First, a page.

Tanaka to the Yankee's. Now What?

The news of Tanaka joining New York is not surprising. Yet it still pains the heart knowing that the Cubs came second. Tanaka has the capability to be the ace of a staff, but there is also a high level of risk. The risk associated with pursuing Tanaka did not seem to faze Theo and Company, and it shouldn't have. The Cubs lost out to New York presumably due to the no-trade clause given in the contract and the ability to win now, the latter being the main reason. The Cubs future is as bright as any team in baseball. In fact, the rest of the major leagues should be afraid of the Cubs in the next four years. With prospects such as Soler, Almora, Baez, Bryant, Olt, Alcantara, Edwards, and on-going, the Cubs are going to win a lot of games and probably many championships. Yes, not all those prospects are guaranteed to pan out, but out of that crop of prospects, many should pan out and be impact players.

The Cubs pursued Tanaka because they have no legitimate ace on their roster or in the farm system. The closest pitcher they have to being an ace is C.J. Edwards who played in High-Class A last year. Samardzija, while a great pitcher, is not an ace in my eyes. I think he is likely one of the best number two starters in baseball. The lack of an extension does not concern me because I think that it will come to fruition in the coming months.

Tanaka was pursued to be the ace, but now that he is off the market, now what?

As I said earlier, Edwards is the closest prospect to being an ace. Hendricks, while very good, is a 4 or 5 at best. Vizcaino (remember him? From the Maholm trade) has electric stuff and was viewed as a future ace in Atlanta hasn't pitched in two years. While Hoyer says his stuff is electric, he projects as a bullpen piece or a backend of the rotation pitcher. It is unreasonable to expect that he can be the ace of the staff. Arrieta, who was the opening-day starter in Baltimore only two years ago is a darkhorse to be an ace because he has the ability. The question is, can be harness it? He will open the season as the probable number four starter and that may be the best spot for him in the rotation moving forward. While he can be an ace, it may not happen. There are other pitching prospects in the Cubs system, but none are a clearcut ace. They have pieces that can project to be dynamic 3-4-5 starters, but not a pitcher that one can point to and call the ace of the staff.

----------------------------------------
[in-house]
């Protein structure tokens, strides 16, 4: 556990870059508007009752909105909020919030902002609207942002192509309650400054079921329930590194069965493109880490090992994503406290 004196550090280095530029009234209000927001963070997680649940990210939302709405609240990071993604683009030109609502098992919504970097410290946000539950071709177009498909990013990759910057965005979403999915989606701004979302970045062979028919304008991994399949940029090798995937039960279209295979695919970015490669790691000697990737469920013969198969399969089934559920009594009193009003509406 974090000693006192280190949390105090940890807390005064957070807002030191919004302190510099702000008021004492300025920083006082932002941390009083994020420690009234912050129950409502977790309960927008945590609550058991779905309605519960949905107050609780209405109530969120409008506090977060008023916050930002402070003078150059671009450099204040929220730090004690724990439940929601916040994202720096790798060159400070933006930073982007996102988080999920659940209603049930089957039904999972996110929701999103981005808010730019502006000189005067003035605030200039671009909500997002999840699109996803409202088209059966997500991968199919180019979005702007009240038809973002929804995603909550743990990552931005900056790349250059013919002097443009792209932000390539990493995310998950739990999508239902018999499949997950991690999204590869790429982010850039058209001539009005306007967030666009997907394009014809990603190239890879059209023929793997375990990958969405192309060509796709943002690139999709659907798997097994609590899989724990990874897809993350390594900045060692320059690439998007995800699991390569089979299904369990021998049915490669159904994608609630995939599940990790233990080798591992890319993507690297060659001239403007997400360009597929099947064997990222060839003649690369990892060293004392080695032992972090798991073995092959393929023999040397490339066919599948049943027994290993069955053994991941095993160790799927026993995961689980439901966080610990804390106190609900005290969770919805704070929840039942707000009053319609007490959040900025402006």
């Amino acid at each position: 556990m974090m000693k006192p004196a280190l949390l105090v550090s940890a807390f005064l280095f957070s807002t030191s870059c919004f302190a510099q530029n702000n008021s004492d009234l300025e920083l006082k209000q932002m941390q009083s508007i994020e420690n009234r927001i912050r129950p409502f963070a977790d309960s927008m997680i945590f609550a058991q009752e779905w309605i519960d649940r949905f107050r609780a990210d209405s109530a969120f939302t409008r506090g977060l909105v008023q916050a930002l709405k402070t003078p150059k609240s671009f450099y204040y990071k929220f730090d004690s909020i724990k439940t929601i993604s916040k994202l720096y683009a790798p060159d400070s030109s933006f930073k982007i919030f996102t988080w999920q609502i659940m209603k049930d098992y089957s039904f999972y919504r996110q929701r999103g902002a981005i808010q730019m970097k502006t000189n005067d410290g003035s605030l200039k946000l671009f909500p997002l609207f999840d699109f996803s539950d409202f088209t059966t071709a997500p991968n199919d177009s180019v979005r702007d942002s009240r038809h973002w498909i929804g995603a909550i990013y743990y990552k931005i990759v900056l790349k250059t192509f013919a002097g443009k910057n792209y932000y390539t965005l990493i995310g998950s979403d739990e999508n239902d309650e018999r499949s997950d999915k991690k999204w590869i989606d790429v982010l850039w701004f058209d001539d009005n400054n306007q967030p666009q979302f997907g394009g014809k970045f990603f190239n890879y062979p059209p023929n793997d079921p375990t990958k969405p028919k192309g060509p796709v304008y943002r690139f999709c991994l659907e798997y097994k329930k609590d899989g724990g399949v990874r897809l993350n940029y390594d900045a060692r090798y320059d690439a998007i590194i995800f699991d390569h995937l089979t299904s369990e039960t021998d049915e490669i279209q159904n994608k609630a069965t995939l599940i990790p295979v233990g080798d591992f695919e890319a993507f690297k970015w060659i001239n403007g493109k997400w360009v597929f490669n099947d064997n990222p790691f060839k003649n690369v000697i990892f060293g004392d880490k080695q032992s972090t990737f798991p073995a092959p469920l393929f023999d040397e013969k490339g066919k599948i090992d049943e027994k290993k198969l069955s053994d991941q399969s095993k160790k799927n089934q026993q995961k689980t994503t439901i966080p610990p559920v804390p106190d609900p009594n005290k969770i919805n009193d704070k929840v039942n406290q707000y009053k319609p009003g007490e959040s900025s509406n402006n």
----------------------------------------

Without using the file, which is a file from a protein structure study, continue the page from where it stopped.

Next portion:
Where will this ace come from?

The good news is that the Cubs aren't winning anytime soon. I do not expect serious contention for a world series until at least 2017. The top prospects will all be up sometime in 2015 and I think it is unreasonable to think that in 2016 they will be ready to win. 2017 is the earliest. That gives the Cubs three offseasons and three more drafts to find this ace. Free agency is an avenue, but that means big money (not the biggest issue) and long term (which is a huge issue). Potentially the ace can come through the draft. Remember the Cubs have the number four pick in the draft and are projected (as of 1/17) Tyler Kolek, a high school RHP. Maybe he develops in time for the Cubs to contend.

In the short-term, expect the Cubs to sign a free agent pitcher as a number 5 starter, but don't expect a big free agent signing by the Cubs anytime soon. They have the impact position players and they will focus on pitching from here on out to find that ace. Tanaka can opt out in four years. He will be 29, maybe he will come to Chicago then. But for now, hate to say it, but we must endure another lost season.

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